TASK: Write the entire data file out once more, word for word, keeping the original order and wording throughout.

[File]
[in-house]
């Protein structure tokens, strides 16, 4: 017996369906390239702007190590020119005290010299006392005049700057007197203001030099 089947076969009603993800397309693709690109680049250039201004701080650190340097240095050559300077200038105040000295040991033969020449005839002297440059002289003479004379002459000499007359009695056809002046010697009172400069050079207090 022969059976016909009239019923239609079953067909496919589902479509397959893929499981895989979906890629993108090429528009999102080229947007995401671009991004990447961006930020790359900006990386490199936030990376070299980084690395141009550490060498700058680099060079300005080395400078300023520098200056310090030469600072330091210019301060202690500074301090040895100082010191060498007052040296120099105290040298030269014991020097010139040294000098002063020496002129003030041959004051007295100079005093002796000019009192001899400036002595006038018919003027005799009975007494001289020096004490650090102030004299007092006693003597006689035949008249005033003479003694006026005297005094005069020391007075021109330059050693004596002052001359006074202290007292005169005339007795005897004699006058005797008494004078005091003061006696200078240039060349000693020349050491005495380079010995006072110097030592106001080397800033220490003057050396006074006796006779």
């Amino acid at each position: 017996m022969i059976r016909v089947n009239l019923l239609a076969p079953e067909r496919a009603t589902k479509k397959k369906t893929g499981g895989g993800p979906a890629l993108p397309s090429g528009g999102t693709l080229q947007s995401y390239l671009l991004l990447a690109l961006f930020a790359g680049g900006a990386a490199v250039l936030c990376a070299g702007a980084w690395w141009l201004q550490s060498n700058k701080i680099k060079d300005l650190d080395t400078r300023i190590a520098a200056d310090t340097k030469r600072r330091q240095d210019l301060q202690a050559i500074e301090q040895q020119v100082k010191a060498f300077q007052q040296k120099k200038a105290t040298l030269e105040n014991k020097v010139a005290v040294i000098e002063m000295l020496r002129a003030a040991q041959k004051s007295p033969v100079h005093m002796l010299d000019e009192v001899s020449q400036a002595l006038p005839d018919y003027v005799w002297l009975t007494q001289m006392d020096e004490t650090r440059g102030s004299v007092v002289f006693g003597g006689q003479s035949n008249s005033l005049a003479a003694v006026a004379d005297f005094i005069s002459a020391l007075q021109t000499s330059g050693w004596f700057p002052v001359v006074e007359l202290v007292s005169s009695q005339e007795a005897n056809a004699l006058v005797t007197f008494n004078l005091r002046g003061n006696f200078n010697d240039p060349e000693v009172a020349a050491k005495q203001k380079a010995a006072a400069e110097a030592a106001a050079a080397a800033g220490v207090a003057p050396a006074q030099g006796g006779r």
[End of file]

[in-house]
């Protein structure tokens, strides 16, 4: 017996369906390239702007190590020119005290010299006392005049700057007197203001030099 089947076969009603993800397309693709690109680049250039201004701080650190340097240095050559300077200038105040000295040991033969020449005839002297440059002289003479004379002459000499007359009695056809002046010697009172400069050079207090 022969059976016909009239019923239609079953067909496919589902479509397959893929499981895989979906890629993108090429528009999102080229947007995401671009991004990447961006930020790359900006990386490199936030990376070299980084690395141009550490060498700058680099060079300005080395400078300023520098200056310090030469600072330091210019301060202690500074301090040895100082010191060498007052040296120099105290040298030269014991020097010139040294000098002063020496002129003030041959004051007295100079005093002796000019009192001899400036002595006038018919003027005799009975007494001289020096004490650090102030004299007092006693003597006689035949008249005033003479003694006026005297005094005069020391007075021109330059050693004596002052001359006074202290007292005169005339007795005897004699006058005797008494004078005091003061006696200078240039060349000693020349050491005495380079010995006072110097030592106001080397800033220490003057050396006074006796006779």
């Amino acid at each position: 017996m022969i059976r016909v089947n009239l019923l239609a076969p079953e067909r496919a009603t589902k479509k397959k369906t893929g499981g895989g993800p979906a890629l993108p397309s090429g528009g999102t693709l080229q947007s995401y390239l671009l991004l990447a690109l961006f930020a790359g680049g900006a990386a490199v250039l936030c990376a070299g702007a980084w690395w141009l201004q550490s060498n700058k701080i680099k060079d300005l650190d080395t400078r300023i190590a520098a200056d310090t340097k030469r600072r330091q240095d210019l301060q202690a050559i500074e301090q040895q020119v100082k010191a060498f300077q007052q040296k120099k200038a105290t040298l030269e105040n014991k020097v010139a005290v040294i000098e002063m000295l020496r002129a003030a040991q041959k004051s007295p033969v100079h005093m002796l010299d000019e009192v001899s020449q400036a002595l006038p005839d018919y003027v005799w002297l009975t007494q001289m006392d020096e004490t650090r440059g102030s004299v007092v002289f006693g003597g006689q003479s035949n008249s005033l005049a003479a003694v006026a004379d005297f005094i005069s002459a020391l007075q021109t000499s330059g050693w004596f700057p002052v001359v006074e007359l202290v007292s005169s009695q005339e007795a005897n056809a004699l006058v005797t007197f008494n004078l005091r002046g003061n006696f200078n010697d240039p060349e000693v009172a020349a050491k005495q203001k380079a010995a006072a400069e110097a030592a106001a050079a080397a800033g220490v207090a003057p050396a006074q030099g006796g006779r």